Dear Ms. Vicki,
My husband has been on active duty in the Army for 25 years. We sent our daughter to college in Georgia because we plan to retire there.
Her first year in college was fine. Her second year was filled with ups and downs, and she failed two classes.
At that time, I was busy with my husband being deployed, taking care of her younger siblings and also trying to help with my elderly parents. It was a very stressful time, and I believe my daughter took advantage of the free time she had without her parents to watch over her.
When she was home this summer, she left her email open on my desktop computer and I found out she is no longer a virgin.
I have since discovered that my daughter has a Twitter account, and the pictures she has posted are disgusting. She is dancing close to other girls like they are in a lesbian relationship, and she is sandwiched in between two other boys on the dance floor. She is dressed in very revealing clothing.
Why should we continue to pay to send her to college when she obviously wants to party, drink alcohol and have sex? I cannot support her behavior, but she is telling me I am wrong for snooping in her emails because it's her business.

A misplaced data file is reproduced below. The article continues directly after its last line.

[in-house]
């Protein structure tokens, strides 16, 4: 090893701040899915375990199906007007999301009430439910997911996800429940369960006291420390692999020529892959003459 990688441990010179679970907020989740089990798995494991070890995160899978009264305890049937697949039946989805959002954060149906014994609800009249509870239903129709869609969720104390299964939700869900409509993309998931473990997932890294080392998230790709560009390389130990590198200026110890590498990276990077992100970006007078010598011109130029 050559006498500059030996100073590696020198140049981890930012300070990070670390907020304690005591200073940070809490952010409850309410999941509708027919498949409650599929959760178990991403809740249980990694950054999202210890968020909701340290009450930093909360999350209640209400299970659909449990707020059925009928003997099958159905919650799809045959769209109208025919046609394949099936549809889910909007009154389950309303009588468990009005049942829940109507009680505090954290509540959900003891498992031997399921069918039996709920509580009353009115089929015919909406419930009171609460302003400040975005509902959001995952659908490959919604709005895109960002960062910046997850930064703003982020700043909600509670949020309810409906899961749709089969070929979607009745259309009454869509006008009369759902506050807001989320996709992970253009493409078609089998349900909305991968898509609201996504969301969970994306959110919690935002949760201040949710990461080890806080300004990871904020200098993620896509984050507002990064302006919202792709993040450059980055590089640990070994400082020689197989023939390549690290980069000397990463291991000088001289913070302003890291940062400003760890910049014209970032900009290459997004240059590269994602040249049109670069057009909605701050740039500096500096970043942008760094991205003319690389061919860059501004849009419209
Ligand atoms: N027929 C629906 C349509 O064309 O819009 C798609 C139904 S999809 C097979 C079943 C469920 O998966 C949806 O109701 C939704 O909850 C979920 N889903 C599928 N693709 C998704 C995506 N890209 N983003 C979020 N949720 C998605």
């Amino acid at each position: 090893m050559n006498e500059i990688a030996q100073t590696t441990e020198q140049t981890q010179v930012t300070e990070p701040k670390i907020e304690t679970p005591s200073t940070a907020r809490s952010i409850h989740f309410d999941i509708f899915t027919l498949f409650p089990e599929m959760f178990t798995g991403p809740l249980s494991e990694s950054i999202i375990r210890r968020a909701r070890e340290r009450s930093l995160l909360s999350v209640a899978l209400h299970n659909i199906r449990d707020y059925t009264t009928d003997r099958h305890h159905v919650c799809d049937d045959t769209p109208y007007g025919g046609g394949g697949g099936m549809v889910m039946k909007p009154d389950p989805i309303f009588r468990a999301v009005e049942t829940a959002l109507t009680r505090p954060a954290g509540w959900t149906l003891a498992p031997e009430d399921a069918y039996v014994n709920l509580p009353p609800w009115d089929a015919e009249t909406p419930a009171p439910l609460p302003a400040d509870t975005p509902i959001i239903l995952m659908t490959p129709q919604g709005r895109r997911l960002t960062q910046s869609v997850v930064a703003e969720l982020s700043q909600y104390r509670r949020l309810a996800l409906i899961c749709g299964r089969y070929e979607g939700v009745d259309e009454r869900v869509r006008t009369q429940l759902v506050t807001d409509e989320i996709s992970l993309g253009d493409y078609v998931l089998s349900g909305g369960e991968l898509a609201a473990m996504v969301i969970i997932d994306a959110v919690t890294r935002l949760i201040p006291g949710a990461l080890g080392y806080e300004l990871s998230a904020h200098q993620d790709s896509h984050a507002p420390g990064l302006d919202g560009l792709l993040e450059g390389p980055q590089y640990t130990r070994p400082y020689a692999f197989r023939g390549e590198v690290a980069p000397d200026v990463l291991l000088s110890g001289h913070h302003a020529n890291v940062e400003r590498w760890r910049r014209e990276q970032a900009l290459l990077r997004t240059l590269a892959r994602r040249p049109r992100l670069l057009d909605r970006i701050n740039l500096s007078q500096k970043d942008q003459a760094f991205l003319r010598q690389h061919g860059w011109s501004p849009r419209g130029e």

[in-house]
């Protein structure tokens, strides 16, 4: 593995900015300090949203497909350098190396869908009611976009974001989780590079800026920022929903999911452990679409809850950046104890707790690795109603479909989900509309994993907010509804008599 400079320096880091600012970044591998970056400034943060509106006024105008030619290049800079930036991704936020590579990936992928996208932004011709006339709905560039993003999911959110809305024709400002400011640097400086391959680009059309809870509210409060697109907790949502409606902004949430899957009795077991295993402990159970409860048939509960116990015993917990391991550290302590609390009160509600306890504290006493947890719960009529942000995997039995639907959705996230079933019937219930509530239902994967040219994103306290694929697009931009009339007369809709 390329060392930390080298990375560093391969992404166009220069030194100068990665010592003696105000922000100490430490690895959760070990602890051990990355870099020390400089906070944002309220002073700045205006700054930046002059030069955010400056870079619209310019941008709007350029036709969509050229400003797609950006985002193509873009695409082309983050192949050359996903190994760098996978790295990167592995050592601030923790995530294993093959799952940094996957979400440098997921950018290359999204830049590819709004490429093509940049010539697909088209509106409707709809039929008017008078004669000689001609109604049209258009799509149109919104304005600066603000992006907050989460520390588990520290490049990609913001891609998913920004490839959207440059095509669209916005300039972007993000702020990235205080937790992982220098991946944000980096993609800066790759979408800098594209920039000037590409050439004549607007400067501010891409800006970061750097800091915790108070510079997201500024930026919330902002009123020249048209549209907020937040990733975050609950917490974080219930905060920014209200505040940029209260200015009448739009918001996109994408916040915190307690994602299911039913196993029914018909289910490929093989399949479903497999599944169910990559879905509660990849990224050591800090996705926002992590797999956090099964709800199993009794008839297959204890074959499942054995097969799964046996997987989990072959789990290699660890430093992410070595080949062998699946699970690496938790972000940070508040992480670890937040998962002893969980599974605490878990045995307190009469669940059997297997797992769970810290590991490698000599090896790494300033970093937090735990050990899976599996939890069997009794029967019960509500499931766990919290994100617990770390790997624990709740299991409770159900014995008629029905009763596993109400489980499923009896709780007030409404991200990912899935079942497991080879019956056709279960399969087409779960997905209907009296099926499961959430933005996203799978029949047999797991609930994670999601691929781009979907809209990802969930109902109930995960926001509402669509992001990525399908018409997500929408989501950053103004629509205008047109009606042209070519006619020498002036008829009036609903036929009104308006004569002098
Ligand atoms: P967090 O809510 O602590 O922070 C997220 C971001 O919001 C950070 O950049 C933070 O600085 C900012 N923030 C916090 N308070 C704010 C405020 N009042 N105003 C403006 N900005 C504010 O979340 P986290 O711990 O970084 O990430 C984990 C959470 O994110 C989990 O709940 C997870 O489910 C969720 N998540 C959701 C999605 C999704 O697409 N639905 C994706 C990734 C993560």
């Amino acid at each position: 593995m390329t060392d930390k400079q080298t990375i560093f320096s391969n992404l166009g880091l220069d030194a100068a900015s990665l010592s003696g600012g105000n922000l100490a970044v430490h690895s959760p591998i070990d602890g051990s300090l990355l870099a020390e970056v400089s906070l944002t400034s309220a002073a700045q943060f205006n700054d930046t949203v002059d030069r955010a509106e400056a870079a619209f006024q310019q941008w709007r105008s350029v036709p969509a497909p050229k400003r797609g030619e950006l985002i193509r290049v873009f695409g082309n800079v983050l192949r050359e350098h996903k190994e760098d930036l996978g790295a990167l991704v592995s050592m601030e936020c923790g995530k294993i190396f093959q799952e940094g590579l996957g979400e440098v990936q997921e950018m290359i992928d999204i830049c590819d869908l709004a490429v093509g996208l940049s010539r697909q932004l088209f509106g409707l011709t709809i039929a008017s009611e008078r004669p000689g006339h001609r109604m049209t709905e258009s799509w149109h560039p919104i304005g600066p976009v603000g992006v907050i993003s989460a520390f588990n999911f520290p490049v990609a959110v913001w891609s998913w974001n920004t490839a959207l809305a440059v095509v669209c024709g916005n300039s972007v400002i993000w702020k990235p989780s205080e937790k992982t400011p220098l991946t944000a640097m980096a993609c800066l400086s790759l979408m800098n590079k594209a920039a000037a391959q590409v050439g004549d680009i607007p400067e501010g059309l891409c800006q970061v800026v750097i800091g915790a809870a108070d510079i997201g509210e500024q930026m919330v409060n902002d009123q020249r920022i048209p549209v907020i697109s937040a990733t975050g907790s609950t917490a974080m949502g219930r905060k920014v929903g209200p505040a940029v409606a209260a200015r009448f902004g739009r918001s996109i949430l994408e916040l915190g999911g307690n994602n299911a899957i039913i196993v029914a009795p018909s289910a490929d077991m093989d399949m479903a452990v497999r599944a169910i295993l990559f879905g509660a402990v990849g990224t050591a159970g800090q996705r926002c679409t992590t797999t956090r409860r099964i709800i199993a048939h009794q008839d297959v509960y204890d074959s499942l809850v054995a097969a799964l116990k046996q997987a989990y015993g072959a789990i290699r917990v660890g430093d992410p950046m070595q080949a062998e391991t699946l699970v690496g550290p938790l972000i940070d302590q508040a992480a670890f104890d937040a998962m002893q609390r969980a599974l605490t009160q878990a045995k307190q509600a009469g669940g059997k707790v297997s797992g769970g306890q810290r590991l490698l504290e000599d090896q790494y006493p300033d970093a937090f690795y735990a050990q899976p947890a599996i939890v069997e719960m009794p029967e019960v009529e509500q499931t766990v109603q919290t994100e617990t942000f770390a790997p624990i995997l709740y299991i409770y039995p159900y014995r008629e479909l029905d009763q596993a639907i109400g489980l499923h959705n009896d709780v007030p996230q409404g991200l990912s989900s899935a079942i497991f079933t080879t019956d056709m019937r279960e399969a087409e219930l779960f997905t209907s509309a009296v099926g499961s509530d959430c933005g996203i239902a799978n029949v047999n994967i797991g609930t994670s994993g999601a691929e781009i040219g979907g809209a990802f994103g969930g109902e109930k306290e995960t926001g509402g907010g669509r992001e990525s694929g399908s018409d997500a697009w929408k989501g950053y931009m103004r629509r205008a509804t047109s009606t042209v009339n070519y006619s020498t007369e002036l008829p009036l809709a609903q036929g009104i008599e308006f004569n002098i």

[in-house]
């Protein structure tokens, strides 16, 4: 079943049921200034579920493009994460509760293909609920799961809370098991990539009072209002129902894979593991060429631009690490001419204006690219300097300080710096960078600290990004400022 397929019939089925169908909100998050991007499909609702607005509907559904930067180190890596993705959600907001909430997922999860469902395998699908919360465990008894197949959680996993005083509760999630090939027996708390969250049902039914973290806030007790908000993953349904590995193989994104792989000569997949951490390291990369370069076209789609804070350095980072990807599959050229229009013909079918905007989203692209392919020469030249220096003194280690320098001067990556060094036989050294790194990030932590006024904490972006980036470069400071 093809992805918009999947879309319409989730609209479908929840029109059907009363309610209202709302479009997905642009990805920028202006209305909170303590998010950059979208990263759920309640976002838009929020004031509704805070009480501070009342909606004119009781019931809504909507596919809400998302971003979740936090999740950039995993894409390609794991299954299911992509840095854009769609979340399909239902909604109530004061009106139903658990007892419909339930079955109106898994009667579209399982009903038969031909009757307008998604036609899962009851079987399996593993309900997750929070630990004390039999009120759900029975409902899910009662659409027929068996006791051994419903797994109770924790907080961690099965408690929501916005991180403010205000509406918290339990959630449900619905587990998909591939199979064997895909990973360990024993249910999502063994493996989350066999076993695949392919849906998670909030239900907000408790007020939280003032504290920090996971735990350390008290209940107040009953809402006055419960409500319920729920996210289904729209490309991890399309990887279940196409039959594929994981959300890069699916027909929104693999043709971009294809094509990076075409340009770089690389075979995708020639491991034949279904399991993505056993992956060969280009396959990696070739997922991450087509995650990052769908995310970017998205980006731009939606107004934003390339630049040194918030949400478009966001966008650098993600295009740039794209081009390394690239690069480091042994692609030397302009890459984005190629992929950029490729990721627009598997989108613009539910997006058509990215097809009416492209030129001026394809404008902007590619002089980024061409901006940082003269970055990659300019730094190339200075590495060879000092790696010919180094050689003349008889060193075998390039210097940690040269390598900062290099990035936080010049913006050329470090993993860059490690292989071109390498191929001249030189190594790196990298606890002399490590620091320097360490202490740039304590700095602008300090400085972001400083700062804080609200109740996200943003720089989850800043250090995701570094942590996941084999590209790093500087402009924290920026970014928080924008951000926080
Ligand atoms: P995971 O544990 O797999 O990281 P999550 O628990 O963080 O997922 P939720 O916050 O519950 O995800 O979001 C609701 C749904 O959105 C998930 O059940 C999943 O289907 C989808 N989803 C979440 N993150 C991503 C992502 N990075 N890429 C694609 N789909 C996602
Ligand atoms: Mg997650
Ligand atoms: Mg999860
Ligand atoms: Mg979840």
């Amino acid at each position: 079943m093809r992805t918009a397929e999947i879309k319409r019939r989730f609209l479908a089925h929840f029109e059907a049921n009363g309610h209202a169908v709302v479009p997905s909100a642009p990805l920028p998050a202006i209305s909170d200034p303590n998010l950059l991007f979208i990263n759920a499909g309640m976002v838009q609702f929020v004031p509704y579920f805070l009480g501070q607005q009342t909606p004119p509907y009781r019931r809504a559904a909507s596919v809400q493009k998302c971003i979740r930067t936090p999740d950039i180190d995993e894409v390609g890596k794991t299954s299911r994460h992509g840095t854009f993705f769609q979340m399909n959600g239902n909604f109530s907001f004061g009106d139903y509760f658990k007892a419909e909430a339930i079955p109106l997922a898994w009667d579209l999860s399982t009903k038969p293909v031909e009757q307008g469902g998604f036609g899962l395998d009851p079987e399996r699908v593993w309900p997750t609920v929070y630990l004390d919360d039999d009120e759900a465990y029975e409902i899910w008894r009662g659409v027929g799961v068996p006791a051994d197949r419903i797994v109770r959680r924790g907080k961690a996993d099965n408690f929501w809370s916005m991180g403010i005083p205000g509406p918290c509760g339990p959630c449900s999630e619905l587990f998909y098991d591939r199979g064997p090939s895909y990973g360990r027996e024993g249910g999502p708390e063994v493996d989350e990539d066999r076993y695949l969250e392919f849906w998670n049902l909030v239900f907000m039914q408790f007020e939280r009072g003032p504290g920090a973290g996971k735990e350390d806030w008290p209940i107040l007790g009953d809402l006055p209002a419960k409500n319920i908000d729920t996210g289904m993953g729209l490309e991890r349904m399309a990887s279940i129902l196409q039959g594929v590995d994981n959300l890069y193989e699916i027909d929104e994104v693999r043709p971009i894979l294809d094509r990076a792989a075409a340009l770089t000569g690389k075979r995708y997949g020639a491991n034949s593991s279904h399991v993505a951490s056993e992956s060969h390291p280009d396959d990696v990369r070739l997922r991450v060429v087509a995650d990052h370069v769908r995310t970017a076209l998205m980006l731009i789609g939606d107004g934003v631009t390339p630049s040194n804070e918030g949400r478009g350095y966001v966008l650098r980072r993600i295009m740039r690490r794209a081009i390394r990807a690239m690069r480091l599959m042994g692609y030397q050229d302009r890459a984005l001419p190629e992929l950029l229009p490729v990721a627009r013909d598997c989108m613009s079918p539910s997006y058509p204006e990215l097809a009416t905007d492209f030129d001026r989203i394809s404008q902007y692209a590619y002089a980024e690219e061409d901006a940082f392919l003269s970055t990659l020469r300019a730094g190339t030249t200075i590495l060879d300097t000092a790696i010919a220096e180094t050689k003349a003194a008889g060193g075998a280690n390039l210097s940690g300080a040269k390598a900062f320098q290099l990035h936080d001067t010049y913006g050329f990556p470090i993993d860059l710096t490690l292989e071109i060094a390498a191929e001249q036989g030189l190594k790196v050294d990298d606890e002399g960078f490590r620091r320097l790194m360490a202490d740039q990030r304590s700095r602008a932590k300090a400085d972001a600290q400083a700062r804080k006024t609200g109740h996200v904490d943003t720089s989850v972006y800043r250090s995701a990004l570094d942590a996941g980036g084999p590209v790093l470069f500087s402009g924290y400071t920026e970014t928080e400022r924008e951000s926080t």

I'm wondering if I even raised this child. She is someone I don't even know anymore, and I don't know what to do. Should we ask her to come home or refuse to pay for her tuition and other expenses?
-- Devastated by My Daughter's Bad Behavior
I'm wondering where we can draw the line regarding the behavior we expect from our adult children, and if it's conceivable for a parent to expect anything from an adult child that they are unwilling to do.
I will be the first one to admit that we live in a hook-up culture. Everything is done in an instant, even hooking up for sex because it's so noncommittal and random.
I know this is scary to hear. When parents are faced with what we don't want to hear about our children's behavior, we cannot become punitive and berating. Instead, we still have to show love and compassion to our children.
What would be beneficial is for you to talk with your daughter about protecting herself from an unwanted pregnancy and sexually transmitted diseases. It also sounds like she is attending campus parties and socializing off campus. She should be aware of as many safety precautions as possible.
Trust me, we can tell our children how we feel, but this is an entirely different generation. My sons don't always do as I ask them to do. I didn't always do what my mother expected from me, either.
These days I say to myself, "Vicki, do you want to be right, or do you want to have a relationship with your sons?"
You may not accept your daughter's behavior, and that's your right. But she is "out there." You need to have some conversations about her behavior and explore ways to keep her safe. Let me know what you decide to do and how it goes.
-- Ms. Vicki